Certainly some things must change within the FAA (though I'm not certain that more oversight would have caught the [alleged] MAX issue. In the software biz, we'd say "works as designed", even if that design wasn't particularly astute.) The entire medical system needs to be overhauled (as in ditching it entirely for piloting small, low, and slow planes), transient parking space needs to be provided at federally funded GA airports (don't wanna buy seven dollar gas to avoid a $75 ramp fee), and the unleaded gas initiative needs more initiative, from the GA perspective. (OK, from MY GA perspective!) Good luck to the new guy; he will certainly need that, to go with his skills. --Richard Phillips

The new guy to be confirmed will be up to his eyeballs in alligators known as part of the Federal “swamp”. Gee, I thought the “swamp” supposed to be drained? Promises…promises.

I have no sympathy for the next FAA head. It takes a narcissist to want to run for any leadership position in our non-republic today. Any attention, good or bad, is the fuel these people crave. The “new’ NexGen FAA is a perfect place for scads and scads of attention but with the option to lay blame in all sorts of directions except themselves, when the attention becomes a bit uncomfortable.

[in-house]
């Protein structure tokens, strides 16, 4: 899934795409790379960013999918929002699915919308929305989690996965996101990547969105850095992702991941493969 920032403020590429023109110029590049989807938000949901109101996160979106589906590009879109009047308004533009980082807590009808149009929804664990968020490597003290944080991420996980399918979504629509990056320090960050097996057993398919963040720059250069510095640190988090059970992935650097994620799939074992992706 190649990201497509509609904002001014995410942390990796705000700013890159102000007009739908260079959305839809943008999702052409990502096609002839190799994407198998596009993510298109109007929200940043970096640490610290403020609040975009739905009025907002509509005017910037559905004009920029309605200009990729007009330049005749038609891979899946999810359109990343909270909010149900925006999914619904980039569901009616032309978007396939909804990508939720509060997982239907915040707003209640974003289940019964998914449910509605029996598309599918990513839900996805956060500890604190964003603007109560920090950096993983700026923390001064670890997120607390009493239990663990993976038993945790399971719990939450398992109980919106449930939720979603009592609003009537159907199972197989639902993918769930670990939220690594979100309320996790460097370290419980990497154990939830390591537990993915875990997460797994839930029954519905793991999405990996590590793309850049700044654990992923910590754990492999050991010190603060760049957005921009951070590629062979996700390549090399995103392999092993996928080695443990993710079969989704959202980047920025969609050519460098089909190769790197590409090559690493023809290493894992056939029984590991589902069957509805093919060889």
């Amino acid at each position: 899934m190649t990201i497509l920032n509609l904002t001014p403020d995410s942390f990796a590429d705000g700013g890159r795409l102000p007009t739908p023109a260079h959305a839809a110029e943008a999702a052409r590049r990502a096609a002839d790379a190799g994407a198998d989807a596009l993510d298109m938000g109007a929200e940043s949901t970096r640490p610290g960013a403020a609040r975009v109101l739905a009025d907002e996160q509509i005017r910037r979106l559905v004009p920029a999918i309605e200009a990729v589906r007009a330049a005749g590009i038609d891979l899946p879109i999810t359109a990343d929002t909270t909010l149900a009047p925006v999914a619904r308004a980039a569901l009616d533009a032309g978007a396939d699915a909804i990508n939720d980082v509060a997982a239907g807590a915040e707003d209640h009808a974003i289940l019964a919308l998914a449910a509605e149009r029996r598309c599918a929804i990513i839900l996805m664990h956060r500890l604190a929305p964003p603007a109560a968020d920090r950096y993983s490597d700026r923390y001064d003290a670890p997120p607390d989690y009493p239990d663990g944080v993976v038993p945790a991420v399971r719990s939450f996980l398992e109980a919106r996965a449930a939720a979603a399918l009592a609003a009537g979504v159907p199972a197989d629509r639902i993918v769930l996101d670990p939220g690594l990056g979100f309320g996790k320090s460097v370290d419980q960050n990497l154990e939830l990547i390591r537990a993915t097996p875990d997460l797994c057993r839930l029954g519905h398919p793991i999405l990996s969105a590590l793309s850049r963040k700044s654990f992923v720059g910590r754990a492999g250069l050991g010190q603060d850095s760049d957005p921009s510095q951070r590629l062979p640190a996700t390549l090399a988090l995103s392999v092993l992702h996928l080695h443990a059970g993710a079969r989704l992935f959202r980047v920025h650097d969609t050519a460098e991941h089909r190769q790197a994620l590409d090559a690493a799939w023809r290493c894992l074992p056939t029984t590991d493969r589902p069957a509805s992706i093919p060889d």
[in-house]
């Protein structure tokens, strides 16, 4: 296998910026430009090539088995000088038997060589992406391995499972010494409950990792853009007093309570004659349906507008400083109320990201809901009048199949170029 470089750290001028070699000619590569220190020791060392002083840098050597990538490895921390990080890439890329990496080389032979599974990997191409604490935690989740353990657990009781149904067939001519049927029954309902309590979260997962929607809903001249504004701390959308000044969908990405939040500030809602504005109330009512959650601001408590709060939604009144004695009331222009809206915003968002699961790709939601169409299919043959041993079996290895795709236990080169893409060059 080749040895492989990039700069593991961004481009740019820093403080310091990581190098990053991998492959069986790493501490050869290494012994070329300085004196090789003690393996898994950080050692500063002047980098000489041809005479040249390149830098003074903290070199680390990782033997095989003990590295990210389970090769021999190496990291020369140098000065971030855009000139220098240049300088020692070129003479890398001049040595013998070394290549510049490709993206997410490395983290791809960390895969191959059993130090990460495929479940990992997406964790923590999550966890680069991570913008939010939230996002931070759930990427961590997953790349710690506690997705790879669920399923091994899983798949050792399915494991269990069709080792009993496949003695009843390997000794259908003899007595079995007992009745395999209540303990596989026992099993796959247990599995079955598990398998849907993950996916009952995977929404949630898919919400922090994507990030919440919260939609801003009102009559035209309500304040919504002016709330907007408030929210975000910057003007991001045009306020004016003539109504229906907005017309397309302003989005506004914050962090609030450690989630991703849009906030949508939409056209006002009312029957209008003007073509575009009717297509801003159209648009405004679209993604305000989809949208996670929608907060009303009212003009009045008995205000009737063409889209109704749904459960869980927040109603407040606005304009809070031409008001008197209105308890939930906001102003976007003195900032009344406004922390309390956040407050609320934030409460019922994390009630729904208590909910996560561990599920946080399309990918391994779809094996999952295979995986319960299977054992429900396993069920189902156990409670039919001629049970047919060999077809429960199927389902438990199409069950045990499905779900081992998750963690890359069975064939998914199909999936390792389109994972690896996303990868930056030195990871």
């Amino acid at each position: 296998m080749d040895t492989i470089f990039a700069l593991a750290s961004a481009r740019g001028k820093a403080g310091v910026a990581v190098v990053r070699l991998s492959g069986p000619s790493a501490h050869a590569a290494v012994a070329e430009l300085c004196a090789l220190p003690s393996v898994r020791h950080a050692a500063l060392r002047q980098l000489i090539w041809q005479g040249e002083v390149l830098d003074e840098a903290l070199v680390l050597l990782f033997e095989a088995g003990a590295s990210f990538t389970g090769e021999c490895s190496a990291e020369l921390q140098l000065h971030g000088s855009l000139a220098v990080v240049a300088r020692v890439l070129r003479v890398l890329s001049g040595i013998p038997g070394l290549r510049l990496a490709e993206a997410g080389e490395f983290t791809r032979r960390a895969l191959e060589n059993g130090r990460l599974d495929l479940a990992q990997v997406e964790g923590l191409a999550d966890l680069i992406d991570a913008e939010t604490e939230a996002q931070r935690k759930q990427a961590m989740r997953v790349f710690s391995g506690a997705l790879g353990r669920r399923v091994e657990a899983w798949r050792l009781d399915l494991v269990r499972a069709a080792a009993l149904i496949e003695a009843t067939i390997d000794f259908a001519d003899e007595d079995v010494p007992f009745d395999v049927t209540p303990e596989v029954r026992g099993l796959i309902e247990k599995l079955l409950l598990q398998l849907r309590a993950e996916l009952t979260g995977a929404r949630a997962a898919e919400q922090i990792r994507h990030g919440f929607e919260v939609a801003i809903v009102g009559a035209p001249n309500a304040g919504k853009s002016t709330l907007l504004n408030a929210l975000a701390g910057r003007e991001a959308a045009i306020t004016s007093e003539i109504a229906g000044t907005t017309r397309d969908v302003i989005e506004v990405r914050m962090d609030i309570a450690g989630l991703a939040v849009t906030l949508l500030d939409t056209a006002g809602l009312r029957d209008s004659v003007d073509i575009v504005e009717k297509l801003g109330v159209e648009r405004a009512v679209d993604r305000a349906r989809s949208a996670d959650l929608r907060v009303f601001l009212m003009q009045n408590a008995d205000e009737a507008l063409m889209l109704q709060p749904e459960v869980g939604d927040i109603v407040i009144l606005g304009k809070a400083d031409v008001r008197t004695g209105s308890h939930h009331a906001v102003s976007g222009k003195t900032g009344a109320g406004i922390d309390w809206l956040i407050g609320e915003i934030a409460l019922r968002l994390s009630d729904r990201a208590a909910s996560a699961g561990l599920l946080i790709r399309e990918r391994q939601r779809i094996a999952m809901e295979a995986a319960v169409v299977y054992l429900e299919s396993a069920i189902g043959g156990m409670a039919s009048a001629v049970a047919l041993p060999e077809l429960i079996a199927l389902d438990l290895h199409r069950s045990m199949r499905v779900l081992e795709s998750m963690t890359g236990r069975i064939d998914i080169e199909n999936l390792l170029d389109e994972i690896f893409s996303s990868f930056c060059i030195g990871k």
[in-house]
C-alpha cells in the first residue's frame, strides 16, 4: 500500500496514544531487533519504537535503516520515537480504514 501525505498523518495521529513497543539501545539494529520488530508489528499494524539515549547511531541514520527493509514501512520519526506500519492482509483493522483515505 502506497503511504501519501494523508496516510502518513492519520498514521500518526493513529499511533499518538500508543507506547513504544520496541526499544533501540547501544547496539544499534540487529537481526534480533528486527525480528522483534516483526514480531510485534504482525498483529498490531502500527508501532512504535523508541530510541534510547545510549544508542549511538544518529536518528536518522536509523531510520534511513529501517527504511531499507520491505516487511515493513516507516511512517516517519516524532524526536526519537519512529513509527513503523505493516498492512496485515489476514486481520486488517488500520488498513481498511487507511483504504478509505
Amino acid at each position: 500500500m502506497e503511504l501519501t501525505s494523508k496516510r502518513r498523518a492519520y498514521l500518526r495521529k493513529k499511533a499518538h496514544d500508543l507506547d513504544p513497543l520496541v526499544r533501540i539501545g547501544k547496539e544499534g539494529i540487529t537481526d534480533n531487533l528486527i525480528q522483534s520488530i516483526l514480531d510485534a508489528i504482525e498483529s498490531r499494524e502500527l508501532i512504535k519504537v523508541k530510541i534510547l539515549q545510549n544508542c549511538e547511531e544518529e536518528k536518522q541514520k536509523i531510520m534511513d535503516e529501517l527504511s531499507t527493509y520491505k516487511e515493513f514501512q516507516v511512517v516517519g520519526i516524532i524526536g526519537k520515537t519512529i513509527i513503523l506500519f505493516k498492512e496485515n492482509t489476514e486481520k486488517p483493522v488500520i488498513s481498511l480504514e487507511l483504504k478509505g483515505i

Sadly, 350+ people died in a macabre game of airliner “Lawn Darts” with the past and current reign of “swamp” drainers, who allowed a mysterious behind the scenes “safety” enhancement to be certified and installed without telling the purchasers, the maintenance departments, and the flight crews. And then the FAA and Boeing had the unmitigated gall to say those purchasers, the passengers, the maintenance and flight crews… and now the families of the deceased…they had no “need to know”. And when they finally did, it was through a customer service bulletin.

And Boeing still has not finished an appropriate fix to MCAS, but it is coming soon, they have promised. This tells me the solution is not an easy upgrade, and it will be at best, a rushed one with no guarantee this solution is any improvement over the original problem. The current NexGen FAA is no different today than when the 737MAX 8-9 were certified. The certification process for the MCAS “improvement” is no different. So, I see no real gain in safety…just the appearance of safety, because the 737 MAX must fly again. It is more than just a change in the thrust line of the engines that required the incorporation of MCAS. This airplane is now fundamentally different than the 737 predecessors. So, Boeing has no choice but somehow make MCAS work. And to save any kind of face, the same FAA who allowed the original certification of MCAS, is the same FAA who will approve the “fix”. I am sure that will come quickly. But will it solve a problem or create new ones?--Jim Holdeman